TRIBUTES were today paid to a top North-east farming journalist, who died suddenly at his home.
Friends and colleagues in the industry throughout the UK and further afield have been left stunned by the death of highly respected Press and Journal farming editor Joe Watson at the tragically early age of 43.
He had been in ill-health for some weeks, although it had not stopped Joe working, but his premature death has come as a shock to us all, not least his widowed mother and two brothers, by whom he is survived, and his colleagues at The Press and Journal.
His coverage of farming in The Press and Journal was widely recognised throughout the country and earned the paper the accolade of the Stuart Seaton Award for the best regional newspaper coverage of agricultural news in Britain.
His strong work ethic, knowledge of the industry, accurate reporting, ability to explain complex matters in understandable terms and, above all, his professionalism in everything he did, won him the respect of readers from government ministers to grassroots farmers anxious to catch up with the latest news in the industry.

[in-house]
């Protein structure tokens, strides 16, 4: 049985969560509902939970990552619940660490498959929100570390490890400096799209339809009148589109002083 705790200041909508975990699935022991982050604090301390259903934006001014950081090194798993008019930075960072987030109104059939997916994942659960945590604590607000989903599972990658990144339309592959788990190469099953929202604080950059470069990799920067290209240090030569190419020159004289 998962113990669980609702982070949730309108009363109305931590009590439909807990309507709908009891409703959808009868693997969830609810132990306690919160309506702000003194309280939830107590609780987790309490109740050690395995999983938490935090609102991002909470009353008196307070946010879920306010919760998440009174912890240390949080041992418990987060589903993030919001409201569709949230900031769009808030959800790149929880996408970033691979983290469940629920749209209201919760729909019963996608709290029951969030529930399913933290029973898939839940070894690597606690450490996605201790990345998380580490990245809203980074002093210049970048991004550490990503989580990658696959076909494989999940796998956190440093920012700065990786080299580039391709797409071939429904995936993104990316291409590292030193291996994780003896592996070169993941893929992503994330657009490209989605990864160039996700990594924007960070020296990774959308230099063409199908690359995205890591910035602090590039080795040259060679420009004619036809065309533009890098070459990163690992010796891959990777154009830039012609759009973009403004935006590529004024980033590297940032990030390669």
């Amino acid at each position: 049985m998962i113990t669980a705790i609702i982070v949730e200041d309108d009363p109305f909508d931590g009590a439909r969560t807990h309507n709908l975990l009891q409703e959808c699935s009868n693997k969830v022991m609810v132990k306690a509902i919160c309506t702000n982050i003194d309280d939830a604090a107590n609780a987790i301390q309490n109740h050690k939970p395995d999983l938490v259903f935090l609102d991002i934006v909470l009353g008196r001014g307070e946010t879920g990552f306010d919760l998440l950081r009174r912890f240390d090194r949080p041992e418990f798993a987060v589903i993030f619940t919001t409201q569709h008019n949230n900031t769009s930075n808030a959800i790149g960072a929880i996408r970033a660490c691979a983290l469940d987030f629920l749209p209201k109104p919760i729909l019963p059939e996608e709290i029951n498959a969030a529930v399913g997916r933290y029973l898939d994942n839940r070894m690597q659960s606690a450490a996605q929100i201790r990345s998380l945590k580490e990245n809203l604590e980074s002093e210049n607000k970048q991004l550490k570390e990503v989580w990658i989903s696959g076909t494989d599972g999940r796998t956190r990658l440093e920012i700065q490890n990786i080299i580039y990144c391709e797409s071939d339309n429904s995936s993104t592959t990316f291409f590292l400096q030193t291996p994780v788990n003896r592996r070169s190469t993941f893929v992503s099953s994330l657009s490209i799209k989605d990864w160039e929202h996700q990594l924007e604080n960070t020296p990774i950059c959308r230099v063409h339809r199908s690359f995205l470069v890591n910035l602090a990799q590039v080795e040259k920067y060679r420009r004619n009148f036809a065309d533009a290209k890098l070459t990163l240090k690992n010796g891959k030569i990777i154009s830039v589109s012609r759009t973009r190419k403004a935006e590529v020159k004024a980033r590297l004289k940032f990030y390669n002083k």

He could be abrasive in search of the truth and woe betide anyone who tried to pull the wool over his eyes. He was never less than an objective and dispassionate observer of the industry and could be critical if he felt the situation warranted it.
But, equally, he was prepared to stand up to the supermarkets, for example, if he felt farmers were getting a raw deal as he did with both milk and meat, with a relentless campaign to ensure that the big retailers honoured their promises to stock only Scottish produce.
Joe died on Thursday evening at his home in Turriff where he was recovering from a bout of ill health.